The Week: The best of campaignlive.co.uk

"Steve Henry wrote the Holsten Pils campaign using the 'dead men don't wear plaid' technique. He had found a pretty-much unknown comedian that he thought was great.

A Scottish guy called Robbie Coltrane. But the experts couldn't be persuaded. They said you didn't have fat people in beer ads and that was that. Eventually, we compromised on Griff Rhys Jones. He was well known, and he was better looking, but most importantly he was thin. So no-one would know that beer makes you fat. What would have happened if we'd used Robbie instead of Griff? Would we have sold more beer or less?"

Dave Trott, Trott goes on and on

"It's a gorgeous ad, but unlike 'good things come ...' it doesn't seem to even have any connection with the product. I'm left not really sure what it is I'm supposed to bring to life. Nor how Guinness is going to help me with that. Or perhaps it's a sly nod to the famed Irish Curse."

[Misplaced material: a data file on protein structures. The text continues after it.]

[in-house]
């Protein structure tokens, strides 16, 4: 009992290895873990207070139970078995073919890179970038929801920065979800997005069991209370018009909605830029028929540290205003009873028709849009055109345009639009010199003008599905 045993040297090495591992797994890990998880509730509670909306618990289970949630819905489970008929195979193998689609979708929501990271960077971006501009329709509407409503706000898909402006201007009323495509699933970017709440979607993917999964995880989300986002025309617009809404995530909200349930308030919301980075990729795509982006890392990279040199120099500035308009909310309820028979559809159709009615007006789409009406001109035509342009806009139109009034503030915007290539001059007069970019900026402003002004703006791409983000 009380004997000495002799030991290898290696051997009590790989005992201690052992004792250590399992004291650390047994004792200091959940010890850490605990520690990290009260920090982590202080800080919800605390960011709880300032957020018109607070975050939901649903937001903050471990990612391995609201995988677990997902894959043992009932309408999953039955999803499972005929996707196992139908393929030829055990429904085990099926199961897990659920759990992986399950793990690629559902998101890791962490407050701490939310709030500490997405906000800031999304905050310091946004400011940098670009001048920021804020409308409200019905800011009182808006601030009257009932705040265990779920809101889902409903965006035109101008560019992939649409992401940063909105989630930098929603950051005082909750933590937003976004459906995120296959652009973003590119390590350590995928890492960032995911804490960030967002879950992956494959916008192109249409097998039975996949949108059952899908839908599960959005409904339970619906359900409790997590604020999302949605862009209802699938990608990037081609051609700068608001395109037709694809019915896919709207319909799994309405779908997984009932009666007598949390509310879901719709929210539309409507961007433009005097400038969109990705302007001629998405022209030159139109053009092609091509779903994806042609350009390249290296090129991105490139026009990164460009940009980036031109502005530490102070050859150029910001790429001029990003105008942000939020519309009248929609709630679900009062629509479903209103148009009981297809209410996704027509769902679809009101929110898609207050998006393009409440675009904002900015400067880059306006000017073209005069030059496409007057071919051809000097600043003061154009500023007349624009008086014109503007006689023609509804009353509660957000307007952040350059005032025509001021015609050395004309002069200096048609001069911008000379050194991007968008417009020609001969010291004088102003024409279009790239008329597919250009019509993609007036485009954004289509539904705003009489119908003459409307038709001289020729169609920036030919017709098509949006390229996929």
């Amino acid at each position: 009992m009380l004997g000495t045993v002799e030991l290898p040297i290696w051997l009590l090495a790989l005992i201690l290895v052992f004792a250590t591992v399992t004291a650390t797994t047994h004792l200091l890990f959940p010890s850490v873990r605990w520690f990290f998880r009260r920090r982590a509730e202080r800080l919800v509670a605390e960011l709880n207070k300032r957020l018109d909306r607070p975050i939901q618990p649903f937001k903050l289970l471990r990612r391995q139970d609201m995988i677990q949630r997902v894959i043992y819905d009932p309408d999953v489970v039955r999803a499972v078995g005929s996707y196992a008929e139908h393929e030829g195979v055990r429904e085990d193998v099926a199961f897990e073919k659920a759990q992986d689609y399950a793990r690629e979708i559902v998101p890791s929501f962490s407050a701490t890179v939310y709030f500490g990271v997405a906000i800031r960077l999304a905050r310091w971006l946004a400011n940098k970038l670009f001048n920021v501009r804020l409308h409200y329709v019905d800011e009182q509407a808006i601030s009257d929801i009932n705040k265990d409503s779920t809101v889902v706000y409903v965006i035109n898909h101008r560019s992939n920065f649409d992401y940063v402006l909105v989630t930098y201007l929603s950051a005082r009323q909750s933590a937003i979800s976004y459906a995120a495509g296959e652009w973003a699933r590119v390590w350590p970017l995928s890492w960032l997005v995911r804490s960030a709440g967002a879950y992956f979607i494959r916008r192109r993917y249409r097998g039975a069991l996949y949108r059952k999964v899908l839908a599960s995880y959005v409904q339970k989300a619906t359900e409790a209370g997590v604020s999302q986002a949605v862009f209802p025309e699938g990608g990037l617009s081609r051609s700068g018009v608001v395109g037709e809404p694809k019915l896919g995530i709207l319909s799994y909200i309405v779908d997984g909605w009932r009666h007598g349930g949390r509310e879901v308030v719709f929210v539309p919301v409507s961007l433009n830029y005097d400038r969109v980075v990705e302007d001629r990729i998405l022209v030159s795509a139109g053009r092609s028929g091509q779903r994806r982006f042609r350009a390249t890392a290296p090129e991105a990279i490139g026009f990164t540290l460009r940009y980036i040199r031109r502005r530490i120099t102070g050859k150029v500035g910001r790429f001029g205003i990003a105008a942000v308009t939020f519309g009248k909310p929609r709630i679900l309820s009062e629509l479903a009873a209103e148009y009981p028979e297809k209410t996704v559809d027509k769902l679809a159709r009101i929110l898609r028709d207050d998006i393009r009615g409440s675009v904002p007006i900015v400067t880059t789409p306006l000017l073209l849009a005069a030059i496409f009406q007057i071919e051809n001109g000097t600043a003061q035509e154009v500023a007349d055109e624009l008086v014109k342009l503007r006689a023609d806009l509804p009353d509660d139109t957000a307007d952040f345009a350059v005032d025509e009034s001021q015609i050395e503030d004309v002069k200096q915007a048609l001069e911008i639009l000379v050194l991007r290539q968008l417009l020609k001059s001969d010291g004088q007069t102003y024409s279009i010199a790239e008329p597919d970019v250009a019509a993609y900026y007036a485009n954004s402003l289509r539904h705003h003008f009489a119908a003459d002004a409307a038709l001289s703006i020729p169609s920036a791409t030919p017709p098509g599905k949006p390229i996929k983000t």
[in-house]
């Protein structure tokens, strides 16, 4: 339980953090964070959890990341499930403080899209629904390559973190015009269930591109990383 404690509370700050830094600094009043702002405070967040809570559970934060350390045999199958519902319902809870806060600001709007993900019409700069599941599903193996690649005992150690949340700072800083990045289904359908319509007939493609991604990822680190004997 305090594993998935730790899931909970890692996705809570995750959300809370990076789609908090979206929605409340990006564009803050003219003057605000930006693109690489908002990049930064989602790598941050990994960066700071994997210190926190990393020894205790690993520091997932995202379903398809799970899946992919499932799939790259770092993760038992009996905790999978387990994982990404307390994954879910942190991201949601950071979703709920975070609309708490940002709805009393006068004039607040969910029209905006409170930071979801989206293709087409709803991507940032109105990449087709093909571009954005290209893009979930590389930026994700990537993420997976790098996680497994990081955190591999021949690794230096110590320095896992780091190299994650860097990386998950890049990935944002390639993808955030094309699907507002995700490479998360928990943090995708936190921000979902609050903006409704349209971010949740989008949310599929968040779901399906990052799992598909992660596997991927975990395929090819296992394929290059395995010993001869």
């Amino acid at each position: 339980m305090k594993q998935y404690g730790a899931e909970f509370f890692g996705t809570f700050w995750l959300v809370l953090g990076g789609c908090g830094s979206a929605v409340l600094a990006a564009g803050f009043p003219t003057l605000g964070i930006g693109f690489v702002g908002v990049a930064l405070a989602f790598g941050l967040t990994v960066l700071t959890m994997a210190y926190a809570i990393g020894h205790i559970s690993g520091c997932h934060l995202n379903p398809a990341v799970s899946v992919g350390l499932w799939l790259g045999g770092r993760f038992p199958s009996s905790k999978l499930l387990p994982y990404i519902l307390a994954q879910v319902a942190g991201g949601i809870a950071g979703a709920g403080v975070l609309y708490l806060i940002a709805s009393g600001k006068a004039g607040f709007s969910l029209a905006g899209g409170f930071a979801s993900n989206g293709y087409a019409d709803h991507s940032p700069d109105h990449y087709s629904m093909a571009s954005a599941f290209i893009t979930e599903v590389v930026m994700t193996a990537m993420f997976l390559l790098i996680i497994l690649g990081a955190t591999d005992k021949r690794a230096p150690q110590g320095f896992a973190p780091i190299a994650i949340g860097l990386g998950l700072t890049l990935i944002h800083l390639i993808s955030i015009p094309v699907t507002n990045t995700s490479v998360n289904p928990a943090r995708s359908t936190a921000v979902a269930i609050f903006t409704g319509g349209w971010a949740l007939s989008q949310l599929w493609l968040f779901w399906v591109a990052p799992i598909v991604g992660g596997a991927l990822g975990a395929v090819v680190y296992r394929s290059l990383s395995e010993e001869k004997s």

Michael Quirke on Abbott Mead Vickers BBDO's new ad for Guinness

Ever wondered who the real king of the creative world is? Who'd win in a battle between Trevor Beattie and Jeremy Craigen? Or Richard Flintham and Kim Papworth?

Try Campaign's new Awards Fight widget to find out ...

"So, tell me, why is this a bad idea? Surely creativity, innovation and diversification revenue streams are all good - no?"

"G" reacts to criticism of Wieden & Kennedy's launch of a "data jewellery" range.

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